How to Deal With Nasty Coworkers
2-½ minutes to read
Parsha [Passage of Scripture] Nugget [Precious Idea] Ki Sisa – Exodus 30:11-34:35
Without naming names, I'd prefer not to have worked with some of the chaplains in the navy. They caused me no end of career difficulties. I’ve joked that the UCMJ needs a new article called Conduct Unbecoming a Chaplain. But Parshas Ki Sisa gives shrewd advice for handling the situation:
This Sabbath’s parsha gives the mitzvah of the half-shekel. Then it deals with the last few items for the Altar. Next, it discusses observing the Sabbath. The parsha ends with the story of the Golden Calf.
Two Mutineers’ Stories
The Torah emphasizes every single Levite came to Moses’s aid. Even Korach answered the call. This despite his deep envy of Moses and Aaron. His jealousy was so consuming it led him to mutiny against these leaders chosen by G-d.
Yet even though Korach hated him, Moses welcomed him into the fight for the Almighty’s honor. And he fulfilled his duty to the letter. Those responsible for the Golden Calf received their deserved punishment. Only later did Korach and his followers mutiny.
The same tactic didn’t work for Captain Bligh of the ill-fated HMAV Bounty. He asked his acting lieutenant, Fletcher Christian, to help him discipline a restless crew. Christian displayed little enthusiasm. He concluded Bligh’s honor, not that of King, country, or G-d was at stake. So Christian hastened the mutiny.
Both Korach and Christian felt persecuted by the man in command. Unable to blame G-d, Korach condemned Moses and Aaron for taking the position he coveted. He couldn’t content himself with being among the elite Levites. He had to be number 1.
Despite his portrayal in popular culture, little evidence exists that Bligh mistreated his sailors. The disciplinary measures he used were common in their day. And his authority came from the King of England. Regardless of Bligh making him second in command, Christian felt abused. Unwilling to hold himself responsible, he blamed his unhappiness on Bligh.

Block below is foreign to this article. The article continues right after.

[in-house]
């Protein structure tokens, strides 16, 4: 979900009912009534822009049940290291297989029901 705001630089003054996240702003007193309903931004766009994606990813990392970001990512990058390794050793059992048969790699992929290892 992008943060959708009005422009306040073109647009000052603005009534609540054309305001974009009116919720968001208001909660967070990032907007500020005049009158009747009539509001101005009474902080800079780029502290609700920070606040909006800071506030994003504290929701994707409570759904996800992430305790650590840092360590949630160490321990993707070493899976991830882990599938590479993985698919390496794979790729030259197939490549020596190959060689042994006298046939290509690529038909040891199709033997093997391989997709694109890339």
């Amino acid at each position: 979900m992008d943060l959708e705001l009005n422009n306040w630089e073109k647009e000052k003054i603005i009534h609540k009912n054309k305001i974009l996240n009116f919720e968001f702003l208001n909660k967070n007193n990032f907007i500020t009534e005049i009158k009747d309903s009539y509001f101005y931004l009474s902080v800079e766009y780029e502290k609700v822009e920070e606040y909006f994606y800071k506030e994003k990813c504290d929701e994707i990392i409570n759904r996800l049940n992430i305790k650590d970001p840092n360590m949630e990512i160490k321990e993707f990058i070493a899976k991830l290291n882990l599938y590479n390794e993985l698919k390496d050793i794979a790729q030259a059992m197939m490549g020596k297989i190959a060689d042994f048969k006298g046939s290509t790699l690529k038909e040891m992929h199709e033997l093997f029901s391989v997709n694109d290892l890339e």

Shrewd Advice Based on Two Great Leaders
Moses and Bligh displayed exemplary leadership. Moses led the Children of Israel out of Egypt to the border of the Promised Land. Bligh navigated a tiny boat through an open sea voyage of more than 4,000 miles. At first, both overlooked the errant tendencies of their restive subordinates.
In the end, as the mutiny leaders sowed, so they reaped. Unable to persuade the mutineers to abandon their cause, Moses had to ask G-d to destroy them. The ground opened up and they perished. Korach, who punished those responsible for the Golden Calf, received the same.
Christian seized the Bounty and set Bligh and most of those loyal to him adrift. Yet later, as the leader of the mutineers on Pitcairn Island, those unhappy with their lives murdered him.
During your job-hunt and on the job you’ll encounter people who will appear to be allies but later turn out to be mutineers. Such people are the exception, not the rule. Korachs and Fletcher Christians are rare. Best to follow Moses’s and Bligh’s example. Show them your good faith. Try to convince them to rejoin your cause.
But if such efforts fail, take heart in the lesson of Korach, Christian, and other mutineers in history. They get their rightful reward. Establish new relationships. And move on with your career.
Question – Is it appropriate to work with a bad or evil person on a worthwhile project?
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Every year beginning on Simchas Torah, the cycle of reading the Torah, the first five books of the Bible, ends and begins again. Each Sabbath a portion known as a sedra or parsha is read. Its name comes from the first significant word or two with which this weekly reading begins.
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